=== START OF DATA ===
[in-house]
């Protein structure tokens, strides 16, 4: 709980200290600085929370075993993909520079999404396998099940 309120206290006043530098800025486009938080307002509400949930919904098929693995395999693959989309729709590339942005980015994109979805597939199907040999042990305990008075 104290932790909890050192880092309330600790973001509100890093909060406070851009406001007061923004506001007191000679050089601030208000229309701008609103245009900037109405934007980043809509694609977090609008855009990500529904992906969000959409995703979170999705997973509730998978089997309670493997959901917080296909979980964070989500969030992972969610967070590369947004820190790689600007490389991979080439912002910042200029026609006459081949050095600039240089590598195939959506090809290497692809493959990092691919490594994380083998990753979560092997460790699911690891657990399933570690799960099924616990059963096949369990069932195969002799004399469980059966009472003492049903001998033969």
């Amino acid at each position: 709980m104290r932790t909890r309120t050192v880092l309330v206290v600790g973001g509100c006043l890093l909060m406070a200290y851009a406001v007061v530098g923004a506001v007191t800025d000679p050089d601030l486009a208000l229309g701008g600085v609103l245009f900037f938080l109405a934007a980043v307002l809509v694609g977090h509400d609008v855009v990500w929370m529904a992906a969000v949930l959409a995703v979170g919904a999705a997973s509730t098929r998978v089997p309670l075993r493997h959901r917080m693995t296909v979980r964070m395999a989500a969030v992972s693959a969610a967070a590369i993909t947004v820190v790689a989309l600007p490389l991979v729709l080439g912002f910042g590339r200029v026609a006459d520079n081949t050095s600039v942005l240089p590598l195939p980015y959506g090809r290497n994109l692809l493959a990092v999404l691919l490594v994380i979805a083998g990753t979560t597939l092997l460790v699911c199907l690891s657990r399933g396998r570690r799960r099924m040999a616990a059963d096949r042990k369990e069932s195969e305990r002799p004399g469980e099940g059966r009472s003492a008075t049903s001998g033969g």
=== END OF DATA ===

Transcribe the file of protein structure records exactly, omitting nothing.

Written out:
[in-house]
């Protein structure tokens, strides 16, 4: 709980200290600085929370075993993909520079999404396998099940 309120206290006043530098800025486009938080307002509400949930919904098929693995395999693959989309729709590339942005980015994109979805597939199907040999042990305990008075 104290932790909890050192880092309330600790973001509100890093909060406070851009406001007061923004506001007191000679050089601030208000229309701008609103245009900037109405934007980043809509694609977090609008855009990500529904992906969000959409995703979170999705997973509730998978089997309670493997959901917080296909979980964070989500969030992972969610967070590369947004820190790689600007490389991979080439912002910042200029026609006459081949050095600039240089590598195939959506090809290497692809493959990092691919490594994380083998990753979560092997460790699911690891657990399933570690799960099924616990059963096949369990069932195969002799004399469980059966009472003492049903001998033969």
């Amino acid at each position: 709980m104290r932790t909890r309120t050192v880092l309330v206290v600790g973001g509100c006043l890093l909060m406070a200290y851009a406001v007061v530098g923004a506001v007191t800025d000679p050089d601030l486009a208000l229309g701008g600085v609103l245009f900037f938080l109405a934007a980043v307002l809509v694609g977090h509400d609008v855009v990500w929370m529904a992906a969000v949930l959409a995703v979170g919904a999705a997973s509730t098929r998978v089997p309670l075993r493997h959901r917080m693995t296909v979980r964070m395999a989500a969030v992972s693959a969610a967070a590369i993909t947004v820190v790689a989309l600007p490389l991979v729709l080439g912002f910042g590339r200029v026609a006459d520079n081949t050095s600039v942005l240089p590598l195939p980015y959506g090809r290497n994109l692809l493959a990092v999404l691919l490594v994380i979805a083998g990753t979560t597939l092997l460790v699911c199907l690891s657990r399933g396998r570690r799960r099924m040999a616990a059963d096949r042990k369990e069932s195969e305990r002799p004399g469980e099940g059966r009472s003492a008075t049903s001998g033969g």